Before I forget: Maybe at some later point of time, we would like to have a look at Energy+ Simulator

The following paper from Buildsys 2012, which won the best demo award might be of interest; it provides a Matlab and Simulink interface to Energy+

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jkeirstead May 21, 2014

Loughborough University developed a domestic load simulator in VBA a few years ago, and I've ported it to Java and gussied it up a bit. The project's called SimElec and it will do appliance and bulb level simulation, with a UI for standard runs and a few more features hidden in the API for advanced users.

jkeirstead commented May 21, 2014

Loughborough University developed a domestic load simulator in VBA a few years ago, and I've ported it to Java and gussied it up a bit. The project's called SimElec and it will do appliance and bulb level simulation, with a UI for standard runs and a few more features hidden in the API for advanced users.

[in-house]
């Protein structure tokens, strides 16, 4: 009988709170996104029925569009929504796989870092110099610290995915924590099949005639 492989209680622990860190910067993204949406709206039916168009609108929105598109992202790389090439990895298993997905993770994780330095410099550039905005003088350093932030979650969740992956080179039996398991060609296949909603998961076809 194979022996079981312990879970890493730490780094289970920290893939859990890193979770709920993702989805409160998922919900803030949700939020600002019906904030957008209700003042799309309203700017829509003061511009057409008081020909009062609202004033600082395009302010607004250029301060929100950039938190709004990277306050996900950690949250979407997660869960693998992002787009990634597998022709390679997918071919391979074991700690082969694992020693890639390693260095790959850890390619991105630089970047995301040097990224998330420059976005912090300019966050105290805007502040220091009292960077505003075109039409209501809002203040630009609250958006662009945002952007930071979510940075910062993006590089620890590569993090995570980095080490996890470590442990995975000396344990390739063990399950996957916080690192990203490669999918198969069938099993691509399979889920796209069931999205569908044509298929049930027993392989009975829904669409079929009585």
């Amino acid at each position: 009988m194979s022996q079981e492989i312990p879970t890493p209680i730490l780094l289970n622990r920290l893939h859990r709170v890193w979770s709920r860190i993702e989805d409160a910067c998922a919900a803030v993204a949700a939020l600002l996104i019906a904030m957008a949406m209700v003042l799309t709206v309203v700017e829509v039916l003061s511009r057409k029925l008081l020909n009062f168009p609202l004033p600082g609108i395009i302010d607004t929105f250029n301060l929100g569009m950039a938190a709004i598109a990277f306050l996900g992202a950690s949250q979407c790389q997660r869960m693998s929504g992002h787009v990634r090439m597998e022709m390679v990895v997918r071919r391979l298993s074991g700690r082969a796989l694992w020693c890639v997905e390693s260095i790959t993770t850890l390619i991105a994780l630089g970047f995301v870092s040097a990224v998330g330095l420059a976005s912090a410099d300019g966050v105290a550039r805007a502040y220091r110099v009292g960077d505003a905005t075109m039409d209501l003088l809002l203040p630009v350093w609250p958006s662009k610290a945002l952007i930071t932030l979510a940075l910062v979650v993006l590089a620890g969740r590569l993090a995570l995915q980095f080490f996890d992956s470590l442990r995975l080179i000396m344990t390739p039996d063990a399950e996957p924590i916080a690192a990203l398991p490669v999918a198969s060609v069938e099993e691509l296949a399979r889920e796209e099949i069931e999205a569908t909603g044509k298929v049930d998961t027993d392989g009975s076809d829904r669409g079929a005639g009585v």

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That's awesome, thanks loads @jkeirstead ;)

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JackKelly commented May 21, 2014

That's awesome, thanks loads @jkeirstead ;)

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jkeirstead May 21, 2014

@nipunreddevil Oh, and while I think of it, I also have a project to connect Java to EnergyPlus, via jEPlus. It's unimaginatively called jE++.

jkeirstead commented May 21, 2014

@nipunreddevil Oh, and while I think of it, I also have a project to connect Java to EnergyPlus, via jEPlus. It's unimaginatively called jE++.

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@jkeirstead Interesting! Would try to tinker around some time.

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nipunbatra commented May 21, 2014

@jkeirstead Interesting! Would try to tinker around some time.

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@jkeirstead Do these repos have any accompanying article/paper/report yet?

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nipunbatra commented May 21, 2014

@jkeirstead Do these repos have any accompanying article/paper/report yet?

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jkeirstead May 21, 2014